For instance, I've just come off a nightmarish first family vacation with Humble Husband and Terrible Toddler. I packed my mat, but was so caught up in the drama of difficult travel that I only ended up using it as a changing pad. I was too scattered, pulled by my inherent vatta tendencies to focus and step onto mat/into practice mode. I think this is where the yamas and niyamas would come in handy, if I were to apply them dutifully and consistently. I know they are referred to as "constraints" and "observances." But I think the whole set acts more as an energetic funnel, harnessing prana, rather than a barrier. The ritual act of tidying my kitchen becomes an offering, etc. Maybe set up new rituals related to the yamas and niyamas in your new home??

Anyway, I am back to my routine now. First practice was predictably leaden, but it has gotten better since. In my ashtanga practice, I'm learning to trust my hands. I realized recently that a big part of my problem with jumping back has been that I don't trust my hands and arms to hold my weight, so I never really shift it completely into them as I try to transition. The more faith I've put in the palms of my hands, the smoother it has become. Still a lot of work to do, but "practice, practice..."

And I took an amazing Iygengar class where the teacher focused on having us lengthen our psoas muscles, all while broadening and wrapping our quadratus lumborum (deep back muscle) as we did a bunch of forward bending, and eka padas. For example: in eka pada sirsasana (the version of headstand where you lower one leg parallel to the floor, not this one), he had us lengthen the psoas on the lifted leg side, while wrapping the quadratus on the descended leg side, in order to stabilize. But I noticed that this action has the effect of creating a little uddiyana bandha. Which I got really way too excited about. This must be what Mark Whitwell means when he says, "asana creates bandha."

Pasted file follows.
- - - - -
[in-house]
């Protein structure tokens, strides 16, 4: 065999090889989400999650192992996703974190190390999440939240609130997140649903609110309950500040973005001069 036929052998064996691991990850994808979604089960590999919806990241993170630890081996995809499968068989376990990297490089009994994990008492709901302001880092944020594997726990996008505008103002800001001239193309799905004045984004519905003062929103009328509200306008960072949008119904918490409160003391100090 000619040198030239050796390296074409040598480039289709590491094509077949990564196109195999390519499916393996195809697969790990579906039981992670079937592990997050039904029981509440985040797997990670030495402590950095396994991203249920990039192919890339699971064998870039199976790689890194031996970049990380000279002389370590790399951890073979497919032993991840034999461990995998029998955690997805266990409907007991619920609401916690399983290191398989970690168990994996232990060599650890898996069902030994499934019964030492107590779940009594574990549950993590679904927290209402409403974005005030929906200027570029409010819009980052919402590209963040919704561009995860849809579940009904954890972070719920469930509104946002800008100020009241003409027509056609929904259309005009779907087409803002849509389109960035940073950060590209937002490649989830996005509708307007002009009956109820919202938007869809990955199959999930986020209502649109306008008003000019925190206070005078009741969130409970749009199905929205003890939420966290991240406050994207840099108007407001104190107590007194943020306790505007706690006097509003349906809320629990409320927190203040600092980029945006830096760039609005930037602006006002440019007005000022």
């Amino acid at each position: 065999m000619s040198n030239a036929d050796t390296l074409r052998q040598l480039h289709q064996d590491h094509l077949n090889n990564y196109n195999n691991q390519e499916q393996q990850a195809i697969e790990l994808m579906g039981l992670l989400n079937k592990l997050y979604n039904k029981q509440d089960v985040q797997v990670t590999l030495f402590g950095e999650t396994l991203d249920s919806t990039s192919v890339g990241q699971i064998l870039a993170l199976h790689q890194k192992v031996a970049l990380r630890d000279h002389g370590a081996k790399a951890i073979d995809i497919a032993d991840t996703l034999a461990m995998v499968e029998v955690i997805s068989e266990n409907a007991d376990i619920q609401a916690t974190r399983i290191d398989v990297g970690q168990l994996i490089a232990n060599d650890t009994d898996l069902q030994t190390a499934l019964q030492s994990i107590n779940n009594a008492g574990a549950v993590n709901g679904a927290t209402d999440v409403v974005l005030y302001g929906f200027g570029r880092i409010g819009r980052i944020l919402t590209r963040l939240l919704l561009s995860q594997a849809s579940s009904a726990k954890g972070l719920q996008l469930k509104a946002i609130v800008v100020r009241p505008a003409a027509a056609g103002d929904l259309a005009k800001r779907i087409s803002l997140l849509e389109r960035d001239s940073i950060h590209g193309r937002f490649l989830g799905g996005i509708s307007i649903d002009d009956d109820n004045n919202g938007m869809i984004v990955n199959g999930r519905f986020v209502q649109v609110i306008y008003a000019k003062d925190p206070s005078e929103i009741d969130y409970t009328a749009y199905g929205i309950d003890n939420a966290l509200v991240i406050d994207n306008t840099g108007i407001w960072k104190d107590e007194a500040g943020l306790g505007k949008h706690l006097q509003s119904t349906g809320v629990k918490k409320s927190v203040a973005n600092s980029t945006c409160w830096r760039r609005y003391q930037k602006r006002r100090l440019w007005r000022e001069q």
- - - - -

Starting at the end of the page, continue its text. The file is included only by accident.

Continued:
At any rate, the realization also kind of made me feel vindicated. I've heard a lot of people say that you can't mix styles of yoga, that you really should pick one thing and stick to it. But I really believe that some styles are complementary. I walked away from that Iyengar class feeling like it nourished my private ashtanga practice.

Now I just have to figure out a way to justify my love of cardio, and we'll be all set....

Wednesday, August 12, 2009

From Anna: The flip side of freedom

It strikes me that we are on two vastly different sides of the spectrum. You have a young child and are, as you said, tethered to your home. Securing childcare to take an hour and a half class is unrealistic at best and so you are left utilizing books and dvd's, and making the best of the space available in your home. I have deep respect, admiration, and even a touch of envy towards your dedication and flourishing home practice.

Meanwhile, I find myself in quite the opposite predicament, although predicament is far too strong a word. After moving cross-country for the second time in 16 months (but who's counting?... ) I'm in a new city with all the time in the world, studios to explore, teachers to meet, and so much flexibility in my schedule that I don't know where to begin. One would think that this would be a dream for me - that finances permitting, I would scamper around town from class to class, pausing only for nourishment and caffeine. But I'm not, and I have to wonder why.